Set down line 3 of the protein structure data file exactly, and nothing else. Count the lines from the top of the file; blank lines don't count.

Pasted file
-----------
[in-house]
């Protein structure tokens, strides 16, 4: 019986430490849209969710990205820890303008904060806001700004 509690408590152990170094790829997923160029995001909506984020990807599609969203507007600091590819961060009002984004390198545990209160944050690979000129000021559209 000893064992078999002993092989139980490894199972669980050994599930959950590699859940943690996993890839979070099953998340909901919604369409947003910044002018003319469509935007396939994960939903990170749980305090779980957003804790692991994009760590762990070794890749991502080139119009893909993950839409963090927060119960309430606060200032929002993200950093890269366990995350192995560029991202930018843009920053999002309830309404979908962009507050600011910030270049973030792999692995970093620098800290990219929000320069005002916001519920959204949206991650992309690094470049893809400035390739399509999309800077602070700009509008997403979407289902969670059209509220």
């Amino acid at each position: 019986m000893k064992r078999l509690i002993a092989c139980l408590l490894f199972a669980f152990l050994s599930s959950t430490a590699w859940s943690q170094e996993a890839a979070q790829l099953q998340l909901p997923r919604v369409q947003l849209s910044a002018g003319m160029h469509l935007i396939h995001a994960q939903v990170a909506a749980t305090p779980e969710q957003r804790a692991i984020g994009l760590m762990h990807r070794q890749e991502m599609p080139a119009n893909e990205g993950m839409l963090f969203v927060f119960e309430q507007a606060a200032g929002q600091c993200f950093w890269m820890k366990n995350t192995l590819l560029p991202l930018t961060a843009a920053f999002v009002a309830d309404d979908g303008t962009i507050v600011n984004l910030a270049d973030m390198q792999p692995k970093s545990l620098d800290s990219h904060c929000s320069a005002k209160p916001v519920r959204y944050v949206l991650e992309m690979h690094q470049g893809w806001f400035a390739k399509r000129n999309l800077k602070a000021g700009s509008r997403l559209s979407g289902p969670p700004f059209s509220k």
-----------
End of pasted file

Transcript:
């Amino acid at each position: 019986m000893k064992r078999l509690i002993a092989c139980l408590l490894f199972a669980f152990l050994s599930s959950t430490a590699w859940s943690q170094e996993a890839a979070q790829l099953q998340l909901p997923r919604v369409q947003l849209s910044a002018g003319m160029h469509l935007i396939h995001a994960q939903v990170a909506a749980t305090p779980e969710q957003r804790a692991i984020g994009l760590m762990h990807r070794q890749e991502m599609p080139a119009n893909e990205g993950m839409l963090f969203v927060f119960e309430q507007a606060a200032g929002q600091c993200f950093w890269m820890k366990n995350t192995l590819l560029p991202l930018t961060a843009a920053f999002v009002a309830d309404d979908g303008t962009i507050v600011n984004l910030a270049d973030m390198q792999p692995k970093s545990l620098d800290s990219h904060c929000s320069a005002k209160p916001v519920r959204y944050v949206l991650e992309m690979h690094q470049g893809w806001f400035a390739k399509r000129n999309l800077k602070a000021g700009s509008r997403l559209s979407g289902p969670p700004f059209s509220k």